By on June 4, 2011

Police in Louisiana slammed a 67-year-old man into the ground, arresting him over a questionable traffic violation. The state court of appeals ruled May 11 that Calvin D. Miller’s injuries were only worth $25,000 in compensation. Miller had been driving his big rig logging truck home to Florien on US Highway 171 at 5:30pm on July 13, 2007. As he passed through the Village of Hornbeck, Officers Kenneth Hatchett, Jr., and Andy Mitchell, 19, pulled him over because he began speeding up “about 100 feet” before the limit changed from 45 to 55 MPH. Having driven the road for the past forty-seven years, Miller was quite familiar with the speed limit. He insisted he was not speeding.

“I can see right now you’re going to need an attitude adjustment,” Officer Hatchett said to the five foot, six inch tall elderly man.

Miller punched his own fist, then turned his back on the officers and began walking away. They threw him to the ground, deliberately slamming his head into the concrete so he could be handcuffed tightly. After Miller’s wife bailed him out, Miller went to Byrd Regional Hospital where physicians documented the gash on Miller’s forehead, the swelling and bruises and the injury to his wrist and arms. His missed two weeks of work after the incident.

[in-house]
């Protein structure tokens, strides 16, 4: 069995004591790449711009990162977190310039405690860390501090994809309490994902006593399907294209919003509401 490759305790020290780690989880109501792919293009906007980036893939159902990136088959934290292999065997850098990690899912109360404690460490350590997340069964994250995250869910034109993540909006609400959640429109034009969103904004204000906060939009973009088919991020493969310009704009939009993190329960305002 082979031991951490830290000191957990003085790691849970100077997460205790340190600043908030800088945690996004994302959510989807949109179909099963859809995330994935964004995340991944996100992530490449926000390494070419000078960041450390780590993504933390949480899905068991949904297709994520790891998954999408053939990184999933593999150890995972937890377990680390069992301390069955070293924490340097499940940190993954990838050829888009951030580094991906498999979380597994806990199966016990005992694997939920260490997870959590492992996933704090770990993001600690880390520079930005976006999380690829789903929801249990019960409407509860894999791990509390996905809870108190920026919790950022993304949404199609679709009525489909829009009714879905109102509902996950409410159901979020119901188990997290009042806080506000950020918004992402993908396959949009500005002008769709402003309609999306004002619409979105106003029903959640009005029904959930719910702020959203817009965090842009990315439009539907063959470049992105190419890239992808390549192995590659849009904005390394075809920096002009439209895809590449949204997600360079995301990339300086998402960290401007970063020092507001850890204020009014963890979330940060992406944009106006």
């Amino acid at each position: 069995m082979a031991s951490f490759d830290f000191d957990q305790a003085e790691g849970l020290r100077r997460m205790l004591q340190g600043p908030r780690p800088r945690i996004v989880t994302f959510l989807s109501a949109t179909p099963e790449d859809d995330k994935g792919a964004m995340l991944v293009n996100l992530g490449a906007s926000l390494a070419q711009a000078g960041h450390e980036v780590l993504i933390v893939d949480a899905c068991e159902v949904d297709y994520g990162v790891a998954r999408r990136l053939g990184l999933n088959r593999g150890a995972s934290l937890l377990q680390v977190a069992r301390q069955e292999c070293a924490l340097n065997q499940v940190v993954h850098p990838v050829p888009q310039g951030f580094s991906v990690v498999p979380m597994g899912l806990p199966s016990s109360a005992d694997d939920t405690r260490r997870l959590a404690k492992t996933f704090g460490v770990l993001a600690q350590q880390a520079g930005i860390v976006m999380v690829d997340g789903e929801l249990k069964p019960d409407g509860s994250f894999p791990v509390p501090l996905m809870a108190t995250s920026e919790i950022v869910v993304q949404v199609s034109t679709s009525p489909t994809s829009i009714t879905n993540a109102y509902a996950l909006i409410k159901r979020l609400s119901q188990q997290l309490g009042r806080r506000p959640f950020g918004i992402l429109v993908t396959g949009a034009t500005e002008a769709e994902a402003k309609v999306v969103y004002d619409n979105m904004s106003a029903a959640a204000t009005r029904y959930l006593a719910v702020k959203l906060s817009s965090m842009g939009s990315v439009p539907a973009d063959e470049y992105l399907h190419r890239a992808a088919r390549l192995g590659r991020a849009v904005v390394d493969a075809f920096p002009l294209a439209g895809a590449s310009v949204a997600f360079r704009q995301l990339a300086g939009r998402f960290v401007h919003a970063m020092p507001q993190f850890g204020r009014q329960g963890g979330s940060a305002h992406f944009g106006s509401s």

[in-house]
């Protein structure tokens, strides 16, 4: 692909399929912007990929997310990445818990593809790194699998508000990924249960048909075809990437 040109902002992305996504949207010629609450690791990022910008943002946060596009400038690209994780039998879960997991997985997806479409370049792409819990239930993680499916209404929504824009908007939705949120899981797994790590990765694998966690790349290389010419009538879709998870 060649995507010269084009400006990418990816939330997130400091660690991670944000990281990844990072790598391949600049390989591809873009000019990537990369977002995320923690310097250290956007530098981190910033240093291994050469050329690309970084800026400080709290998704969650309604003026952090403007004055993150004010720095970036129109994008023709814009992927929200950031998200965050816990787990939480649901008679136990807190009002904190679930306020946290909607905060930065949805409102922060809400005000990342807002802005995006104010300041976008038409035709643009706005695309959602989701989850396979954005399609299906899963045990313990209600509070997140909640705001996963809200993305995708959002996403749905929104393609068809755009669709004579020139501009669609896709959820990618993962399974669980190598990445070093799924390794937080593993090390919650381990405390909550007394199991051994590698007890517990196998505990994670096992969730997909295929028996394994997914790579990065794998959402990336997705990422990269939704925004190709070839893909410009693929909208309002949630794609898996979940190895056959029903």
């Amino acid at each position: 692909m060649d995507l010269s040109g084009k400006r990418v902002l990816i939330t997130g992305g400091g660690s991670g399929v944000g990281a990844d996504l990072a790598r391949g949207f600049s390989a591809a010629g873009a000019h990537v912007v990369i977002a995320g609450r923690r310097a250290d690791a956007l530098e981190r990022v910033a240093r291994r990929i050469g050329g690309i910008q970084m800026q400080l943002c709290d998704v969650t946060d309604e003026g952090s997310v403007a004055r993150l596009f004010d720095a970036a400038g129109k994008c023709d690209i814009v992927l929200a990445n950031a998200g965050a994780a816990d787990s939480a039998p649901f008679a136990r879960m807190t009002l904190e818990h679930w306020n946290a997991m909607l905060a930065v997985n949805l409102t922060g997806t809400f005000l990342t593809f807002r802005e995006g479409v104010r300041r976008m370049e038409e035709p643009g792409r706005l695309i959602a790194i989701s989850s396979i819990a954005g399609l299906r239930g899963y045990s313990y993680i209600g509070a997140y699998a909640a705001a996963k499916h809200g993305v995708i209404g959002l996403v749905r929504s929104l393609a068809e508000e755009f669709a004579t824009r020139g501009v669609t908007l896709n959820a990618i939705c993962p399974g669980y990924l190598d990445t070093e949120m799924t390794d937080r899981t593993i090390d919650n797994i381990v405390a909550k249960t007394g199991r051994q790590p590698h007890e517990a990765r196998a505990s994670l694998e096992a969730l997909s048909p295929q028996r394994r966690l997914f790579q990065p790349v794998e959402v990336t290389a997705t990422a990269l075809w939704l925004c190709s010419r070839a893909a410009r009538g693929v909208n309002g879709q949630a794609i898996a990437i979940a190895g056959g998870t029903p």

“You don’t turn your back on a cop,” Officer Hatchett explained.

Both officers denied knowing how Miller’s head came into contact with the concrete road shoulder. Eleventh Judicial District Court Judge Stephen Bruce Beasley did not find their testimony credible.

“Officers Hatchett and Mitchell had the considerable advantage of youth, height, weight and weaponry over Miller,” Beasley ruled. “There was no testimony that Miller, at any time during the altercation, brandished or was perceived to possess a weapon. Although Miller was attempting to leave the scene, the stop did not require taking him into custody.”

Beasley found the officers entirely at fault for Miller’s injuries and awarded him $25,000 in damages. The officers appealed the ruling, insisting they had full immunity from prosecution. A three-judge appellate panel rejected the claim and upheld the judgment in full, declining to adjust the damages up or down.